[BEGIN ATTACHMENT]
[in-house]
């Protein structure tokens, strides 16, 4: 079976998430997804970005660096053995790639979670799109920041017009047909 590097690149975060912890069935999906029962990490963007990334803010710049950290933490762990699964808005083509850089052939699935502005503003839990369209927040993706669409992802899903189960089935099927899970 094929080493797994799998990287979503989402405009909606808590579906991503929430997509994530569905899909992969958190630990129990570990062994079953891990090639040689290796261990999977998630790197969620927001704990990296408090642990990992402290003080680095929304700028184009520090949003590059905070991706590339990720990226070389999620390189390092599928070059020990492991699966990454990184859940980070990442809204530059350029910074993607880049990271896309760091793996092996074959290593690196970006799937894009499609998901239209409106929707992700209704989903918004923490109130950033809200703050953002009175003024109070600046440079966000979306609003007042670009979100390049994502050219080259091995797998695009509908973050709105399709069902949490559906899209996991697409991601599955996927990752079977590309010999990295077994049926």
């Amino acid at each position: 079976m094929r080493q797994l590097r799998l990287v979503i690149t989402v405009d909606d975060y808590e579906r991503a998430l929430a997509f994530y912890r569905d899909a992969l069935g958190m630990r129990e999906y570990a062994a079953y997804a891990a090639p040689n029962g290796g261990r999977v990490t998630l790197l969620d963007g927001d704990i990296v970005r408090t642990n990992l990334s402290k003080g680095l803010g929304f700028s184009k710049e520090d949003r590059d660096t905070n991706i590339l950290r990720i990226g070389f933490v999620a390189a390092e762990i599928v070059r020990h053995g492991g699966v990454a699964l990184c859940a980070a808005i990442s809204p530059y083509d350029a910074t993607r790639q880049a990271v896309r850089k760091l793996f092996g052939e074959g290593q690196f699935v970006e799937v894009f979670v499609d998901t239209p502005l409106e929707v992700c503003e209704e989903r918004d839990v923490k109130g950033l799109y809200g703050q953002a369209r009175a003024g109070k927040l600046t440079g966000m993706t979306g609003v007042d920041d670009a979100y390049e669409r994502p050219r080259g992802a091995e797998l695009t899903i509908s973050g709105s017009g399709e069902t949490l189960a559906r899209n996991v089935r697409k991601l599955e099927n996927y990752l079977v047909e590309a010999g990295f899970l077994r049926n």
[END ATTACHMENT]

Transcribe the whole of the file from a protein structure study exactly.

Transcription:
[in-house]
């Protein structure tokens, strides 16, 4: 079976998430997804970005660096053995790639979670799109920041017009047909 590097690149975060912890069935999906029962990490963007990334803010710049950290933490762990699964808005083509850089052939699935502005503003839990369209927040993706669409992802899903189960089935099927899970 094929080493797994799998990287979503989402405009909606808590579906991503929430997509994530569905899909992969958190630990129990570990062994079953891990090639040689290796261990999977998630790197969620927001704990990296408090642990990992402290003080680095929304700028184009520090949003590059905070991706590339990720990226070389999620390189390092599928070059020990492991699966990454990184859940980070990442809204530059350029910074993607880049990271896309760091793996092996074959290593690196970006799937894009499609998901239209409106929707992700209704989903918004923490109130950033809200703050953002009175003024109070600046440079966000979306609003007042670009979100390049994502050219080259091995797998695009509908973050709105399709069902949490559906899209996991697409991601599955996927990752079977590309010999990295077994049926």
């Amino acid at each position: 079976m094929r080493q797994l590097r799998l990287v979503i690149t989402v405009d909606d975060y808590e579906r991503a998430l929430a997509f994530y912890r569905d899909a992969l069935g958190m630990r129990e999906y570990a062994a079953y997804a891990a090639p040689n029962g290796g261990r999977v990490t998630l790197l969620d963007g927001d704990i990296v970005r408090t642990n990992l990334s402290k003080g680095l803010g929304f700028s184009k710049e520090d949003r590059d660096t905070n991706i590339l950290r990720i990226g070389f933490v999620a390189a390092e762990i599928v070059r020990h053995g492991g699966v990454a699964l990184c859940a980070a808005i990442s809204p530059y083509d350029a910074t993607r790639q880049a990271v896309r850089k760091l793996f092996g052939e074959g290593q690196f699935v970006e799937v894009f979670v499609d998901t239209p502005l409106e929707v992700c503003e209704e989903r918004d839990v923490k109130g950033l799109y809200g703050q953002a369209r009175a003024g109070k927040l600046t440079g966000m993706t979306g609003v007042d920041d670009a979100y390049e669409r994502p050219r080259g992802a091995e797998l695009t899903i509908s973050g709105s017009g399709e069902t949490l189960a559906r899209n996991v089935r697409k991601l599955e099927n996927y990752l079977v047909e590309a010999g990295f899970l077994r049926n």